Cambridge students were asked in an exam to write about a poem which included no words, just punctuation. How would you go about making sense of it, asks Jon Kelly in this interesting short article from BBC News.
Makes one wonder whether this is ingenious or just pretentious? Or do we just not get it? =PRead More
This article is fascinating because I can relate to it whenever I play a new game app on my iPhone. Although I don’t have ADHD (I think), it is interesting to read about the evolution of this increasingly prevalent condition among young children. And here are some scary but oh-s0-true parts that I think we can identify with when we become so engrossed with our gadgets:
When kids play games, they rack up points, move to higher levels and unlock characters and goodies, and their brains are rewarded by one thing: dopamine, a neurochemical that’s released every time they “win.” That sensation of pleasure is often the reason they love electronics, and some experts even believe they seek out gadgets because they have problems with their natural dopamine systems.
When Josh is utterly focused on the iPad, he keeps constant eye-contact with the display. But without it — or his computer or portable gaming console — he’s a handful. That’s because it’s far easier for him to find solace in screens. They don’t shun him. They give him a place to escape and become a different person.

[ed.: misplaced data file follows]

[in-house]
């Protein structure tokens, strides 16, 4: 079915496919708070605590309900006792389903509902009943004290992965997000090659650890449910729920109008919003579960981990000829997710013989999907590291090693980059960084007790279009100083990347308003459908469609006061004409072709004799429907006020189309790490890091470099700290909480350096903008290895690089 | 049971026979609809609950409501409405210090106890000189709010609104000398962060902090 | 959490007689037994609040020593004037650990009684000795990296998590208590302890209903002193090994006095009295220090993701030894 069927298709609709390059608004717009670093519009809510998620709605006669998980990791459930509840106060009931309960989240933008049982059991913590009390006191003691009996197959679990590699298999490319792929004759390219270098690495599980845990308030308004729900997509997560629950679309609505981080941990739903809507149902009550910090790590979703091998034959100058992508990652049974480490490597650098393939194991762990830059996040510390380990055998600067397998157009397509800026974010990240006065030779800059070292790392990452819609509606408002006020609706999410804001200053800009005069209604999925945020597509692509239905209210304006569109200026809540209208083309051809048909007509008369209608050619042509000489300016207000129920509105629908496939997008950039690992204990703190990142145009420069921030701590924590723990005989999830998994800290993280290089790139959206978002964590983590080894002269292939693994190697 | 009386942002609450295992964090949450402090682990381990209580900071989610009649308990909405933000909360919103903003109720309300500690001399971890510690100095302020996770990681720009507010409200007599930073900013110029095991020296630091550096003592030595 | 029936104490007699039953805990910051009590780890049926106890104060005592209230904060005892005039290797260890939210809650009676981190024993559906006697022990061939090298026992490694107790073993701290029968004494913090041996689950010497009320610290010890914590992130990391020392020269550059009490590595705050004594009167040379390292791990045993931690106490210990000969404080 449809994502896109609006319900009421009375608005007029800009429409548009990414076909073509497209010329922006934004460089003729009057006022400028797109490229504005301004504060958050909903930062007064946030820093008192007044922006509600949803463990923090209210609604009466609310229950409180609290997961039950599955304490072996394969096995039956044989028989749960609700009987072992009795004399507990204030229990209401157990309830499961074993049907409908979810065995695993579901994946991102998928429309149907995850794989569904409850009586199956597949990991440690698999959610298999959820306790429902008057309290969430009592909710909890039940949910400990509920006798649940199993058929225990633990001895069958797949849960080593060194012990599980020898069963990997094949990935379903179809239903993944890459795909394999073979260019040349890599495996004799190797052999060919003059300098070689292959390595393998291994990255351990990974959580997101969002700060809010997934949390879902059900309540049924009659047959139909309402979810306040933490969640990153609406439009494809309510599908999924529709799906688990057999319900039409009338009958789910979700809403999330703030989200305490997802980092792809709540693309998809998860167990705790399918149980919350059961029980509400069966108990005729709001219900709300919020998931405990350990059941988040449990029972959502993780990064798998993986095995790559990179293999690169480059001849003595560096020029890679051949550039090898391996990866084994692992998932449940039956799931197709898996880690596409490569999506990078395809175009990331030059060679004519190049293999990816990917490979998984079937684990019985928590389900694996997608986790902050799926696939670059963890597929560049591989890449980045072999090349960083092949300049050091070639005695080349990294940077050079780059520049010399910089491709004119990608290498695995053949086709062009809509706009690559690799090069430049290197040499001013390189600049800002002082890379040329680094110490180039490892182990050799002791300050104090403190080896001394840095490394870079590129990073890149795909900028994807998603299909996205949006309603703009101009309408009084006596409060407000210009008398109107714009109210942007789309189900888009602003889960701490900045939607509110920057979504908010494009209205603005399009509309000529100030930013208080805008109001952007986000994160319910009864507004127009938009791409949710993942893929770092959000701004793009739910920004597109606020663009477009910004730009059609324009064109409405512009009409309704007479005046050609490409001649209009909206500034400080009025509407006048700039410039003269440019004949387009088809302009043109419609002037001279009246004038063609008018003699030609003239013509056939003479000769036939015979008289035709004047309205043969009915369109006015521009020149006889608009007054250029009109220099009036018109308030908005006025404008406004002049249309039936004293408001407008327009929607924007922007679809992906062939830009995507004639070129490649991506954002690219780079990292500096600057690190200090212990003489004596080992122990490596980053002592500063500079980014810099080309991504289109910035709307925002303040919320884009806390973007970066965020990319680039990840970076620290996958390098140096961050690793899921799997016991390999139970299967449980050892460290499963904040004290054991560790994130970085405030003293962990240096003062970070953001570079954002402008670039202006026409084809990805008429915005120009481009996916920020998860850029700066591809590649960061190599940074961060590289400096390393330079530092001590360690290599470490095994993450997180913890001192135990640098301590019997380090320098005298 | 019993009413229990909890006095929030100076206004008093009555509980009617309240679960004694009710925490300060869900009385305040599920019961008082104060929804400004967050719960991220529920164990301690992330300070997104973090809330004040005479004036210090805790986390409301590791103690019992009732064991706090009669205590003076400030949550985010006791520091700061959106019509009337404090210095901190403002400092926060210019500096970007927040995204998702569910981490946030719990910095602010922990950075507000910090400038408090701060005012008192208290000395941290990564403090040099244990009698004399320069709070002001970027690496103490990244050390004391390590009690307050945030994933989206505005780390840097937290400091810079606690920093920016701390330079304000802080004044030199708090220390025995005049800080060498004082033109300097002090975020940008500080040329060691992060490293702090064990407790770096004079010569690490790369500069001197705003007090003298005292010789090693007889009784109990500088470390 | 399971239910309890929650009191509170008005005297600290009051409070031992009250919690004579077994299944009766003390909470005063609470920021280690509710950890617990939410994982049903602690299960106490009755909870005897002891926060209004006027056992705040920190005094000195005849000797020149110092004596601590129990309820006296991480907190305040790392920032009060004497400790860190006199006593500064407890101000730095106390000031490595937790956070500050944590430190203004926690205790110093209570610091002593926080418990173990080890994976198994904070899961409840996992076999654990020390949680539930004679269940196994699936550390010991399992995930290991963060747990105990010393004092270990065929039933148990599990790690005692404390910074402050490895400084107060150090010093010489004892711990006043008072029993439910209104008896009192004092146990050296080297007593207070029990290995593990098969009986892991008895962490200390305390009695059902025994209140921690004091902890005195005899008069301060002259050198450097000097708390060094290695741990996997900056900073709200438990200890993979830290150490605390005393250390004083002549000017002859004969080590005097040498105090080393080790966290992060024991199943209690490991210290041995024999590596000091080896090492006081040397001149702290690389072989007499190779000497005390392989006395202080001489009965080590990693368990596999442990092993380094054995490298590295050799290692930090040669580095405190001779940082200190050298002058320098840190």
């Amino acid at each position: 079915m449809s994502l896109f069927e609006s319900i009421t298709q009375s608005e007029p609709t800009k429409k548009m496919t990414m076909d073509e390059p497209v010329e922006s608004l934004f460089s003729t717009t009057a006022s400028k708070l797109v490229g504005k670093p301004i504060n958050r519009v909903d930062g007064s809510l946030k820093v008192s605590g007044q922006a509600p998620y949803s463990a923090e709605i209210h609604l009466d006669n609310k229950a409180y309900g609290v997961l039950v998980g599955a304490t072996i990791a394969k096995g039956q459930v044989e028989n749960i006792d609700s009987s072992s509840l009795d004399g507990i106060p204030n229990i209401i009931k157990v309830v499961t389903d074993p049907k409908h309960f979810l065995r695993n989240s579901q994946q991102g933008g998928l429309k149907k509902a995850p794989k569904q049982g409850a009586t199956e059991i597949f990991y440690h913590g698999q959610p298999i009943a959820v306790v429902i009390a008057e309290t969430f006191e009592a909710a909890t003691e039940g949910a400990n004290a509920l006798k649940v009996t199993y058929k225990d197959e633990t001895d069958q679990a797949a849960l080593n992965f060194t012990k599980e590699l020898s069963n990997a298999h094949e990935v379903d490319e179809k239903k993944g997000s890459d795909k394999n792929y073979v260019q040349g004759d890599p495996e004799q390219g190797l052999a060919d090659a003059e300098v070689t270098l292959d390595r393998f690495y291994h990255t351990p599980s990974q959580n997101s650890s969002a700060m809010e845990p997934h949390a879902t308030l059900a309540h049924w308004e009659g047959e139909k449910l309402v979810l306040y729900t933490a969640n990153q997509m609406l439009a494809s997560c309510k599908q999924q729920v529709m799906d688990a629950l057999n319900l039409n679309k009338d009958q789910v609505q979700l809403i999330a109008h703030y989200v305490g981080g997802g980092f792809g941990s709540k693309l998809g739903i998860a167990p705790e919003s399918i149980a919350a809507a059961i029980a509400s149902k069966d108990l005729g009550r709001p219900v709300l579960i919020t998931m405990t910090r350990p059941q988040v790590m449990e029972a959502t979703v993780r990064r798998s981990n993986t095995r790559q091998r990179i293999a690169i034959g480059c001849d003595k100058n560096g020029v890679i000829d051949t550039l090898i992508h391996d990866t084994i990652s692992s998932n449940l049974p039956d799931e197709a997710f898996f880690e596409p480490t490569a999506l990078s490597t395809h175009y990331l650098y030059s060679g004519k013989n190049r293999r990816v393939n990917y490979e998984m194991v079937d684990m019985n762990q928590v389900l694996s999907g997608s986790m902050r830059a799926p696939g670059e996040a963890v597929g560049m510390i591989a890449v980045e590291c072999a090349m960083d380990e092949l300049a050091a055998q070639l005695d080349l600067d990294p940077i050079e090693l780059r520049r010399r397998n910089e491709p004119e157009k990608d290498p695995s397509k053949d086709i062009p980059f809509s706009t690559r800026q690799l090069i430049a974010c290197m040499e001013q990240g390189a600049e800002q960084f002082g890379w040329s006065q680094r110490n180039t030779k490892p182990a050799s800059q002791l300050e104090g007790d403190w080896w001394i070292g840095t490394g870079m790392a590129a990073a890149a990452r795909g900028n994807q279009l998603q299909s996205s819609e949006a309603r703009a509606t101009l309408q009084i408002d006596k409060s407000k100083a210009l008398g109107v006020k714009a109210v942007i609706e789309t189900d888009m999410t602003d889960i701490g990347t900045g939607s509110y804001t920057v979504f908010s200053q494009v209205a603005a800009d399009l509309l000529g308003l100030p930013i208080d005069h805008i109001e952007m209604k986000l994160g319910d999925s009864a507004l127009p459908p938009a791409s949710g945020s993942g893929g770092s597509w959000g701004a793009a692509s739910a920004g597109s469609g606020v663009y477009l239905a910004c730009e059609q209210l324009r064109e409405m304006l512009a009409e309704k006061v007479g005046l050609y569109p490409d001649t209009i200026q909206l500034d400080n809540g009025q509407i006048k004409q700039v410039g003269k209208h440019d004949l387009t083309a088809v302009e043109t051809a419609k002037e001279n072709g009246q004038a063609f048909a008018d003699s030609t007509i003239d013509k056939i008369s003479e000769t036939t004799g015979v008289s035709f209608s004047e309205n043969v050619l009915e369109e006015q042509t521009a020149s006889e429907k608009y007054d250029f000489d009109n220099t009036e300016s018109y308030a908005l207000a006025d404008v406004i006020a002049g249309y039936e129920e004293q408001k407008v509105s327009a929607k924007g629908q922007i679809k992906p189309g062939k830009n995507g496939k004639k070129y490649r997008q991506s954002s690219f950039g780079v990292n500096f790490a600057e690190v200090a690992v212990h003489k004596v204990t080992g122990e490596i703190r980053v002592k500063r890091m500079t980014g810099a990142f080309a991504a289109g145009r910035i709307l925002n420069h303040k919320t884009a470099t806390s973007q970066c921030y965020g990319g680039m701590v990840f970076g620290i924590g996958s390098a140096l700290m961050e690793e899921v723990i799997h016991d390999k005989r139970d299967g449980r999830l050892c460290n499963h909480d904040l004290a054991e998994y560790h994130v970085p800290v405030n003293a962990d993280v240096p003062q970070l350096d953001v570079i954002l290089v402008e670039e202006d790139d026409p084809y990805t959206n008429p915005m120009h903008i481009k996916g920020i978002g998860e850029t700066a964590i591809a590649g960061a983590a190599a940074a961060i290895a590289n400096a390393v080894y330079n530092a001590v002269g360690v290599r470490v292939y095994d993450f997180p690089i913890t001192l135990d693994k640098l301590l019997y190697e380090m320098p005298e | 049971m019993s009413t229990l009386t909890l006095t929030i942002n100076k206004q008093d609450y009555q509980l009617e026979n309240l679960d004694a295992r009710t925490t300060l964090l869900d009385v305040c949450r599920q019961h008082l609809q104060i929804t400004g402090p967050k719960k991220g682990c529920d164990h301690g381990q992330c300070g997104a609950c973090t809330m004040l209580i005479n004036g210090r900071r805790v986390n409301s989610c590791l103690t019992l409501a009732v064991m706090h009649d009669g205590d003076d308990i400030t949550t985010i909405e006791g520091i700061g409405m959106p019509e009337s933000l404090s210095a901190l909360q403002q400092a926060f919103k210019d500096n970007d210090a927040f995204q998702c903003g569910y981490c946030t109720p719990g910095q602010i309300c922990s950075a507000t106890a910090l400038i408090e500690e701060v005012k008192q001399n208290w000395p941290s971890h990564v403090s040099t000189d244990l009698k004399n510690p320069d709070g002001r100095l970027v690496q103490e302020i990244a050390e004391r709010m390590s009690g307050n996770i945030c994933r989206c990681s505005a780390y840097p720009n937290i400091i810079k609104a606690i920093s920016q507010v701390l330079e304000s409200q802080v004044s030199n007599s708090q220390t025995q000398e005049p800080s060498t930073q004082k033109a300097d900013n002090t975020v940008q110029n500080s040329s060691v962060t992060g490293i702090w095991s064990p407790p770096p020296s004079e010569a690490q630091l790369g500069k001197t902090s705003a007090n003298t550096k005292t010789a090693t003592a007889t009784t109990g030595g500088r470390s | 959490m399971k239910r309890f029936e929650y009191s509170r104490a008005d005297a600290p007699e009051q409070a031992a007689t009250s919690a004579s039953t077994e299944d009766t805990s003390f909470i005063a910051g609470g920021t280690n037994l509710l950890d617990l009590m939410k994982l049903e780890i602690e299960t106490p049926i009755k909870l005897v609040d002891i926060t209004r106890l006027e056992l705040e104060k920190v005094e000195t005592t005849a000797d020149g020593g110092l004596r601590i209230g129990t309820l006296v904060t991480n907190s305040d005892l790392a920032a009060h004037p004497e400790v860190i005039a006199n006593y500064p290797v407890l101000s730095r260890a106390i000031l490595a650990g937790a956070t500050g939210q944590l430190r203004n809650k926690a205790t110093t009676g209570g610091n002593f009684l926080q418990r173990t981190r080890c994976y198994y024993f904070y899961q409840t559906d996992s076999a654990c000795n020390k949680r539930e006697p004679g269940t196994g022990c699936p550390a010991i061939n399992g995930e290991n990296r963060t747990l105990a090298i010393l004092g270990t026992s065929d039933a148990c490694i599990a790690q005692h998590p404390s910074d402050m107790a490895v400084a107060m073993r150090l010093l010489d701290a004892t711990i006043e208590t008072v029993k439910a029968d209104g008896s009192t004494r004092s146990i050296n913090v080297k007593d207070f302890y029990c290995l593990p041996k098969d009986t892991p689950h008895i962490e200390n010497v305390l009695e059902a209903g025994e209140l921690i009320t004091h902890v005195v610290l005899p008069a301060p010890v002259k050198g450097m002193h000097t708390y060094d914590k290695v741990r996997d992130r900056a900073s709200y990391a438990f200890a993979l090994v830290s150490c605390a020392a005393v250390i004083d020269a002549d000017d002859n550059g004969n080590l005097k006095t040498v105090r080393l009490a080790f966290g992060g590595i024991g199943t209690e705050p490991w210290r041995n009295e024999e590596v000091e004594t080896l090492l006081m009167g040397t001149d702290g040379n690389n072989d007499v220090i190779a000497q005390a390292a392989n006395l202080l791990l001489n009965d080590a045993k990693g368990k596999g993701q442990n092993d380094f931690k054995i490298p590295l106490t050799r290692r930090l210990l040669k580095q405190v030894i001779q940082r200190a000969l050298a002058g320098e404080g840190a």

Part of the problem is the fragmented, action-packed nature of electronic media. Christakis found that fast-paced TV shows increased the risk of attention issues. And when the children adapt to those speeds, they struggle to pay attention in the slower pace of life because it’s less stimulating and rewarding. When Josh puts down his iPad, his brain finds the real-world underwhelming compared to his virtual realms.
But thankfully, it’s not all bad news. Here is how the article ends:
But some experts believe the growing attachment to our gadgets is actually part of the solution. “Maybe the kids’ focus on games could be used to draw them out as a way of developing social skills,” Stephen Shore, author of “Beyond the Wall,” told me. After being non-verbal until the age of four, he was diagnosed with “strong autistic tendencies.” Today, he’s a professor of special education at Adelphi University.
Rather than look at the issue as a problem, Shore believes we need to view it as a challenge. “These games are compelling to the kids,” he said. “Instead of battling to eliminate them, we could use them to actually develop social skills.”
In the end, the first step to finding a cure to ADHD is to understand its causes and conditions, and one piece of the puzzle, it seems, is to determine the impact of technology on kids like Josh, and let him enjoy his iPad, instead of being inadvertently harmed by it.